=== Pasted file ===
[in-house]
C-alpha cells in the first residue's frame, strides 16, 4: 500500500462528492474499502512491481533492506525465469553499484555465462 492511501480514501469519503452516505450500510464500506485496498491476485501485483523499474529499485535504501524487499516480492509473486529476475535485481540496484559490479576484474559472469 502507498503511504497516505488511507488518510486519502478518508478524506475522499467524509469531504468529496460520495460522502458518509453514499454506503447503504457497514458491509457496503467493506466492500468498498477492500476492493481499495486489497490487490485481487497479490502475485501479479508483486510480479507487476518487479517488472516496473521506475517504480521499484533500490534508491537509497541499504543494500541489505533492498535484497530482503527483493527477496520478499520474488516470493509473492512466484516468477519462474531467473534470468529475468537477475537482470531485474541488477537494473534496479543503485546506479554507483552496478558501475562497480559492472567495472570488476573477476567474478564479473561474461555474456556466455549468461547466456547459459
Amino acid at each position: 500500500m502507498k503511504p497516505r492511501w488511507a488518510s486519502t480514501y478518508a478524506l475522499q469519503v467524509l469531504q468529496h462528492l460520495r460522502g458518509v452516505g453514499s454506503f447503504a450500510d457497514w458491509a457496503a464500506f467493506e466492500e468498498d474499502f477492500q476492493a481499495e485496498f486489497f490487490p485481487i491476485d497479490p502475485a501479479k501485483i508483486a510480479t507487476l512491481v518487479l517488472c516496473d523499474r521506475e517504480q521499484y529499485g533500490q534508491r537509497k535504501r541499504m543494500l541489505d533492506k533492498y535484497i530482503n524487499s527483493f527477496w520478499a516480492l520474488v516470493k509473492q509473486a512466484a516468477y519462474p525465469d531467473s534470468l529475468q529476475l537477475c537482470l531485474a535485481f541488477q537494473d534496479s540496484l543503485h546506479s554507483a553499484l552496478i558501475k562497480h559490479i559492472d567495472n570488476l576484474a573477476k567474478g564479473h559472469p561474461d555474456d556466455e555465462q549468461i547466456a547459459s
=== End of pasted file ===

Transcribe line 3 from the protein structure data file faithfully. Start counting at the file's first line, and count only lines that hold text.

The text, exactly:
Amino acid at each position: 500500500m502507498k503511504p497516505r492511501w488511507a488518510s486519502t480514501y478518508a478524506l475522499q469519503v467524509l469531504q468529496h462528492l460520495r460522502g458518509v452516505g453514499s454506503f447503504a450500510d457497514w458491509a457496503a464500506f467493506e466492500e468498498d474499502f477492500q476492493a481499495e485496498f486489497f490487490p485481487i491476485d497479490p502475485a501479479k501485483i508483486a510480479t507487476l512491481v518487479l517488472c516496473d523499474r521506475e517504480q521499484y529499485g533500490q534508491r537509497k535504501r541499504m543494500l541489505d533492506k533492498y535484497i530482503n524487499s527483493f527477496w520478499a516480492l520474488v516470493k509473492q509473486a512466484a516468477y519462474p525465469d531467473s534470468l529475468q529476475l537477475c537482470l531485474a535485481f541488477q537494473d534496479s540496484l543503485h546506479s554507483a553499484l552496478i558501475k562497480h559490479i559492472d567495472n570488476l576484474a573477476k567474478g564479473h559472469p561474461d555474456d556466455e555465462q549468461i547466456a547459459s